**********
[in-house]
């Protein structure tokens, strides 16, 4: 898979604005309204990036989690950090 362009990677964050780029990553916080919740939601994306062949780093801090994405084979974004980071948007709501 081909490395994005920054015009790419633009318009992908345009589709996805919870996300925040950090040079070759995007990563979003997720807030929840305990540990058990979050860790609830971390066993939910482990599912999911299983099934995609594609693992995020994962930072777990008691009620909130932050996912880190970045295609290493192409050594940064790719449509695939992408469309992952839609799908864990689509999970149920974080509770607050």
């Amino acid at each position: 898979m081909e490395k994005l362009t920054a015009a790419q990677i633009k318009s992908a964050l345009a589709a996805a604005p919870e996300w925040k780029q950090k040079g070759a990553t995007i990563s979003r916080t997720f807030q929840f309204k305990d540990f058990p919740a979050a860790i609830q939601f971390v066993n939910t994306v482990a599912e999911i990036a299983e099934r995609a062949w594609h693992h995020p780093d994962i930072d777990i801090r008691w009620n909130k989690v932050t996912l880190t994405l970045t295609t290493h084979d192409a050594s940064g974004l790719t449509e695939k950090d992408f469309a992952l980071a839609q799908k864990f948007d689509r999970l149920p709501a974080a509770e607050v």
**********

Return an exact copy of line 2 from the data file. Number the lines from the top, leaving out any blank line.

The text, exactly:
């Protein structure tokens, strides 16, 4: 898979604005309204990036989690950090 362009990677964050780029990553916080919740939601994306062949780093801090994405084979974004980071948007709501 081909490395994005920054015009790419633009318009992908345009589709996805919870996300925040950090040079070759995007990563979003997720807030929840305990540990058990979050860790609830971390066993939910482990599912999911299983099934995609594609693992995020994962930072777990008691009620909130932050996912880190970045295609290493192409050594940064790719449509695939992408469309992952839609799908864990689509999970149920974080509770607050």